1.4 Damages recoverable for medical, nursing and other expenses can often be verysubstantial when the plaintiff suffers a serious injury.15 The general rule is that theplaintiff can recover medical, nursing and other expenses reasonably incurred, orreasonably to be incurred, as a result of an actionable personal injury.16 Typically,expenses incurred by seriously injured victims range, at one end of the scale, fromthe expenses of surgery and treatment provided by doctors, through the expensesof skilled nursing care, physiotherapy and other forms of therapy, to moreancillary, but still essential, expenses such as the cost of a carer to help withwashing and dressing, laundry and shopping. In addition to these expenses, theplaintiff will be entitled to recover the cost of rehabilitative measures such asspecial appliances needed to cope with physical disability, the cost of newaccommodation or of altering the plaintiffs existing home to take account of theplaintiffs disability, the cost of modifications to the plaintiffs car, and other

    8 (1992) Consultation Paper No 125.9 (1993) Consultation Paper No 132.10 (1994) Consultation Paper No 137.11 (1996) Consultation Paper No 140.12 (1994) Law Com No 224. The Report also deals with other aspects of the assessment of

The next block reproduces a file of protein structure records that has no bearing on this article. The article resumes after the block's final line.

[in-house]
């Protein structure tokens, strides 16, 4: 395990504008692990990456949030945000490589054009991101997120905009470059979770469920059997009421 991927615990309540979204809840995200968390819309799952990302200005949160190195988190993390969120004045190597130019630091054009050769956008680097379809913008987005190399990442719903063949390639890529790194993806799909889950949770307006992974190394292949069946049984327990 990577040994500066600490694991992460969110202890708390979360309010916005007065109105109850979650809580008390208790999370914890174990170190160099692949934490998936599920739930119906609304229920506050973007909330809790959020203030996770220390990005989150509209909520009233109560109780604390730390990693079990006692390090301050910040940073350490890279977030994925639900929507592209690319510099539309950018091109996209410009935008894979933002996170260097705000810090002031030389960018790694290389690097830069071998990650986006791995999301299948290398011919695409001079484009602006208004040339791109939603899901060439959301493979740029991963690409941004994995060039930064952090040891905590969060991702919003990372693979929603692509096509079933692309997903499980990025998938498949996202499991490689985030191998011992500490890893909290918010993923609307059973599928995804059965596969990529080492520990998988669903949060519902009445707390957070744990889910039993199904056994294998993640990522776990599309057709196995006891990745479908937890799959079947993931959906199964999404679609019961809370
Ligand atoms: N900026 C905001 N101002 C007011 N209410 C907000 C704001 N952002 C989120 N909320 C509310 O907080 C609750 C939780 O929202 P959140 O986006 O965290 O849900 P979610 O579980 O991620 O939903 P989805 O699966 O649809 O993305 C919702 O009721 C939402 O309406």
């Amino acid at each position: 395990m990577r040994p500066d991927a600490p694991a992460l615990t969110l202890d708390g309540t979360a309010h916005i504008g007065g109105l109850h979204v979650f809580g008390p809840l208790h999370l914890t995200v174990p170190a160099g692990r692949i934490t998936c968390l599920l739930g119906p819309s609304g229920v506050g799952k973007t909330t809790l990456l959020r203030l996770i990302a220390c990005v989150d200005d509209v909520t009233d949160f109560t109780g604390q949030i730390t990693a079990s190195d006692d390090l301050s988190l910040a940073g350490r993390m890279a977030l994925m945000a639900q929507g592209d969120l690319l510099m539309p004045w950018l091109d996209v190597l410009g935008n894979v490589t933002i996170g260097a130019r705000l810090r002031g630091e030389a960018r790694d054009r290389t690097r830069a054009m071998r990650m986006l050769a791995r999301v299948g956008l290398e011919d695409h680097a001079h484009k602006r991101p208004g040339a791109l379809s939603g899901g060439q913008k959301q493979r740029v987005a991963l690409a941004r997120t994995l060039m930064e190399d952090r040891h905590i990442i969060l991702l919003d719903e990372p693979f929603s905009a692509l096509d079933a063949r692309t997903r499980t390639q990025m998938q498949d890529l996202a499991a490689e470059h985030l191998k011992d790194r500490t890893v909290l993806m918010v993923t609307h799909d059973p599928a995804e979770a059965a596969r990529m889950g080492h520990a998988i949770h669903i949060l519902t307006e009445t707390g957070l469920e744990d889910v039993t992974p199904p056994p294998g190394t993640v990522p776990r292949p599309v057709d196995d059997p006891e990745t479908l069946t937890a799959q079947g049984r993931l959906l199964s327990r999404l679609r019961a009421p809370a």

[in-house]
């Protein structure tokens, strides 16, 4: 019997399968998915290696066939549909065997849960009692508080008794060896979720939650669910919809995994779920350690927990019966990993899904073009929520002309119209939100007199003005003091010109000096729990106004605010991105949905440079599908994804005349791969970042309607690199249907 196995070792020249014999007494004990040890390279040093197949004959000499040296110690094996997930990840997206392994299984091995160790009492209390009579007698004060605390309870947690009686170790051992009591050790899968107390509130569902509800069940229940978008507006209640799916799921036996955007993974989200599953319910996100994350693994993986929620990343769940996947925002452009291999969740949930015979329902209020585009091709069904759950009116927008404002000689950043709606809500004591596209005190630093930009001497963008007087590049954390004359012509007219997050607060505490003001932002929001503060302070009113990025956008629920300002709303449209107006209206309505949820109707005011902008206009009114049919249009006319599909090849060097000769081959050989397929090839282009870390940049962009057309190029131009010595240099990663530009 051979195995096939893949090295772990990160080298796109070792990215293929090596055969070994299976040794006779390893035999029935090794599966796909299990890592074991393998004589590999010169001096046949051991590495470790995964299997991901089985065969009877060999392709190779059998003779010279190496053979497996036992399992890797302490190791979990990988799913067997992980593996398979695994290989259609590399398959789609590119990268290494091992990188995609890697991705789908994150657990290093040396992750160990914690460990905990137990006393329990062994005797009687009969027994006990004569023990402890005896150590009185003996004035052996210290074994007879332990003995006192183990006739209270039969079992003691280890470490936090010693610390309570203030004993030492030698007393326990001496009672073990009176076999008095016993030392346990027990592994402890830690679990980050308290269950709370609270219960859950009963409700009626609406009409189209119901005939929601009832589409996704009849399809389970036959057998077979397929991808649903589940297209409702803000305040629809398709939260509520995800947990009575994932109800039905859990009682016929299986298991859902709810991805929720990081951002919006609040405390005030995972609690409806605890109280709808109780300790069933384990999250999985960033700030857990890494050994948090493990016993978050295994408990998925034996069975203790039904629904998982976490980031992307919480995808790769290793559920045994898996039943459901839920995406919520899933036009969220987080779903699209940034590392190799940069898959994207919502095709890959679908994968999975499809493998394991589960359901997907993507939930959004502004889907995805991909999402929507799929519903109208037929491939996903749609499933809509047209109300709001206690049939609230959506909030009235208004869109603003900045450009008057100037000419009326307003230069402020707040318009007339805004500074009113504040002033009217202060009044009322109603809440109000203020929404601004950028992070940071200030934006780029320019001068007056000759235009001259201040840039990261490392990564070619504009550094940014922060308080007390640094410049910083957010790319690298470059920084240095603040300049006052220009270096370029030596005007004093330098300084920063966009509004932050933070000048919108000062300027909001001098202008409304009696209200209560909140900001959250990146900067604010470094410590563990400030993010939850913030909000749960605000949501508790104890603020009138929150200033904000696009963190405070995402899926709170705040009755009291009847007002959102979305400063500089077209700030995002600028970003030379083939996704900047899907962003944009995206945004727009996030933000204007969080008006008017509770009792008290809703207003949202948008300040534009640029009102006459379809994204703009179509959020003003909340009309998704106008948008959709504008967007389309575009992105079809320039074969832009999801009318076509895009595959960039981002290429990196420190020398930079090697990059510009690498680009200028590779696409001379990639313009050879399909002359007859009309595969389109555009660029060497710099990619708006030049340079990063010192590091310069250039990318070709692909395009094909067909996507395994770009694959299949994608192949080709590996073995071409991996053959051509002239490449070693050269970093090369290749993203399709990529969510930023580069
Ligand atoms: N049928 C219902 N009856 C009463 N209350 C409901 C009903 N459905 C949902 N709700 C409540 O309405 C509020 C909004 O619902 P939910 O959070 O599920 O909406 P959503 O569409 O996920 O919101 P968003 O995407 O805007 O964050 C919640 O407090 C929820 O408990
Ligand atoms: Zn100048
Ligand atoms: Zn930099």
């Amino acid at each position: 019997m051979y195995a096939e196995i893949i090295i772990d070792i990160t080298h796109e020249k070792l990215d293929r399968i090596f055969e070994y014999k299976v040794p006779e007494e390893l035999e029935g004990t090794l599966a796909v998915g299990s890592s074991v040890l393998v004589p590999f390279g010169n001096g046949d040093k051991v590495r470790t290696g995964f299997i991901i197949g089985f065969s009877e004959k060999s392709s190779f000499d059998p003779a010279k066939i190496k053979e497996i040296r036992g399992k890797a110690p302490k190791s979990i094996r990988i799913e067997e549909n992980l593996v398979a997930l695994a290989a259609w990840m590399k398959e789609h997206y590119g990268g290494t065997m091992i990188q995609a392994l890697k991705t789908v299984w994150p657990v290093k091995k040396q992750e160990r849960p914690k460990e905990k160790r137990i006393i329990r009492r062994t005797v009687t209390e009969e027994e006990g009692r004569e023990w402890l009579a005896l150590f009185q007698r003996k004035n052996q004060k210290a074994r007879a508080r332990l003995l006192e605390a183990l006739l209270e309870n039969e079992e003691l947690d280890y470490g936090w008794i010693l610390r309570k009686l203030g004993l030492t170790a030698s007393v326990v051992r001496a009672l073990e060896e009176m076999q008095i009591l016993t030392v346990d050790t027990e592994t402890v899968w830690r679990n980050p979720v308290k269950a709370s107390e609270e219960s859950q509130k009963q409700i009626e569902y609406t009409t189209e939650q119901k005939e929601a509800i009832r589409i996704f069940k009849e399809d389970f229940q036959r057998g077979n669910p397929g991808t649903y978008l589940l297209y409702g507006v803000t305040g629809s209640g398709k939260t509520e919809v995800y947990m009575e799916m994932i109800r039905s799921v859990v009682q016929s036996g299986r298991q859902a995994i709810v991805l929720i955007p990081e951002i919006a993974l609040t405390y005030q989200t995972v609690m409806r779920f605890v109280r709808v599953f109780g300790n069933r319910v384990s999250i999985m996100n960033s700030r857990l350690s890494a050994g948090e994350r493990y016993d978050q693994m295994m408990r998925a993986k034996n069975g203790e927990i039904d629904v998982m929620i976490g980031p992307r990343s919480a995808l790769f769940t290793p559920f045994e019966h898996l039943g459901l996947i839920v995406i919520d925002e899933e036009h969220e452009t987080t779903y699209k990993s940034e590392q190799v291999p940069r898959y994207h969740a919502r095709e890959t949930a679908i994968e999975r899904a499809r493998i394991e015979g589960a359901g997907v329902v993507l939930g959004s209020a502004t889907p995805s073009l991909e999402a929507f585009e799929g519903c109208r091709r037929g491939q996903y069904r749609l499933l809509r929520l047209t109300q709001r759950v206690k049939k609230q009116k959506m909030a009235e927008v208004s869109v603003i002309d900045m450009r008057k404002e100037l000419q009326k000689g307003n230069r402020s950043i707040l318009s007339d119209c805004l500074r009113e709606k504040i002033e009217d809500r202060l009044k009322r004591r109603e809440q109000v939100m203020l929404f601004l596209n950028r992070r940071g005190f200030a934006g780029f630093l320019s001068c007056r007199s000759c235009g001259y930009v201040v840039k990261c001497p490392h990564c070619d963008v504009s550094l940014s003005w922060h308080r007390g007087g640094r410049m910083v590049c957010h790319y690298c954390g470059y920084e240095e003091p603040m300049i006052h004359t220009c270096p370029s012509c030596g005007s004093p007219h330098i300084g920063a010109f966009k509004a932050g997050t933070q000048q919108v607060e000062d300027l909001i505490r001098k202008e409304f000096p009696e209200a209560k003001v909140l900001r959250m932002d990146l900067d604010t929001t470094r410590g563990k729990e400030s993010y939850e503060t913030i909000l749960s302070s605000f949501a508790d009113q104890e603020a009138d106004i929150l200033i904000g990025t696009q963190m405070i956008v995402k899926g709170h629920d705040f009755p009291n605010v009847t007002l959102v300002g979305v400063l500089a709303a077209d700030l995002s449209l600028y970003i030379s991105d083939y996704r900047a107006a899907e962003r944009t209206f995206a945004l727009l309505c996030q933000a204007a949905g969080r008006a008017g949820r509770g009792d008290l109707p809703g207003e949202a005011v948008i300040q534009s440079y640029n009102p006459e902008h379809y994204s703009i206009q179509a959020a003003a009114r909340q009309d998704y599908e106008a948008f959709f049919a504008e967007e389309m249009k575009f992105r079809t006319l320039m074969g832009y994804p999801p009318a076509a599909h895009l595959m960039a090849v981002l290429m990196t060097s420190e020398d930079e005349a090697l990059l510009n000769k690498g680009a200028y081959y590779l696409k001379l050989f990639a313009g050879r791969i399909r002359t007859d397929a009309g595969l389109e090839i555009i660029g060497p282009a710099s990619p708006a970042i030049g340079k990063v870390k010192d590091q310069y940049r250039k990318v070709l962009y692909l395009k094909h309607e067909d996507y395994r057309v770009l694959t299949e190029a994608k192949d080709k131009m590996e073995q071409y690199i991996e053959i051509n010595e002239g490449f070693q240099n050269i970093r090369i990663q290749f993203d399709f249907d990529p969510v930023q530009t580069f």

lump sum damages in personal injury actions, such as the use of actuarial tables anddiscounting using the rates of return on Index-Linked Government Securities.

    13 The recommendations on the tax treatment of structured settlements were implementedby the Finance Act 1995, s 142, inserting new sections 329A and 329B into the Incomeand Corporation Taxes Act 1988; the recommendation relating to the admissibility, asevidence, of the actuarial tables issued by the Government Actuarys Department (theOgden Tables) was implemented by the Civil Evidence Act, s 10. The remainder of therecommendations have been substantially implemented by the Damages Act 1996, whichreceived Royal Assent on 24 July 1996, and came into force on 24 September 1996.

    14 Personal Injury Compensation: How Much is Enough? (1994) Law Com No 225.15 A recent example is Wells v Wells, The Times 24 October 1996, in which the plaintiff, who

    suffered brain damage in a road accident, recovered 582,680 for damages for care andother expenses as part of a total award of 700,364, the Court of Appeal substituting thesefigures for an award made at first instance totalling 1,594,040.

    16 See, eg, Cunningham v Harrison [1973] QB 942. It is sometimes added that the servicesmust be reasonably necessary in order for their cost to be recoverable. But in our view thisnotion is encompassed by the wider principle that the expenses must be reasonablyincurred.